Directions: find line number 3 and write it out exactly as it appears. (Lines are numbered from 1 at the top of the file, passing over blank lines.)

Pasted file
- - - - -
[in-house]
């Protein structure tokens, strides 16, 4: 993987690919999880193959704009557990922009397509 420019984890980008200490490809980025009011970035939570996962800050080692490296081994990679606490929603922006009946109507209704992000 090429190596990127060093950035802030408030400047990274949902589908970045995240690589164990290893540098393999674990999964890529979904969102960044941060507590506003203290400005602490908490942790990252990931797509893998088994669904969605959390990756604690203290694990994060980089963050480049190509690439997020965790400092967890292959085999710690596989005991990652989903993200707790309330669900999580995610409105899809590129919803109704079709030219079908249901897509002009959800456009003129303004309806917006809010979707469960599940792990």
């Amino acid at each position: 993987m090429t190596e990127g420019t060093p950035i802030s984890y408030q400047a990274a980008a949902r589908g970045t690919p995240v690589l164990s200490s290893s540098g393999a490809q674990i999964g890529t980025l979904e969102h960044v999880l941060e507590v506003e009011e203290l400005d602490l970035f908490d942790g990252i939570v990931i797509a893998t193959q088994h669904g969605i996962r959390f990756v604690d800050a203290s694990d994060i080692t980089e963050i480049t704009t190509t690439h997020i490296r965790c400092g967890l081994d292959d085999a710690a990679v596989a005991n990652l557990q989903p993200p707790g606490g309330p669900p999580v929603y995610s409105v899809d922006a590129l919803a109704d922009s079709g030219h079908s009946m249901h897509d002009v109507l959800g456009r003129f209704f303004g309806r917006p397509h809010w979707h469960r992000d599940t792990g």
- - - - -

């Amino acid at each position: 993987m090429t190596e990127g420019t060093p950035i802030s984890y408030q400047a990274a980008a949902r589908g970045t690919p995240v690589l164990s200490s290893s540098g393999a490809q674990i999964g890529t980025l979904e969102h960044v999880l941060e507590v506003e009011e203290l400005d602490l970035f908490d942790g990252i939570v990931i797509a893998t193959q088994h669904g969605i996962r959390f990756v604690d800050a203290s694990d994060i080692t980089e963050i480049t704009t190509t690439h997020i490296r965790c400092g967890l081994d292959d085999a710690a990679v596989a005991n990652l557990q989903p993200p707790g606490g309330p669900p999580v929603y995610s409105v899809d922006a590129l919803a109704d922009s079709g030219h079908s009946m249901h897509d002009v109507l959800g456009r003129f209704f303004g309806r917006p397509h809010w979707h469960r992000d599940t792990g």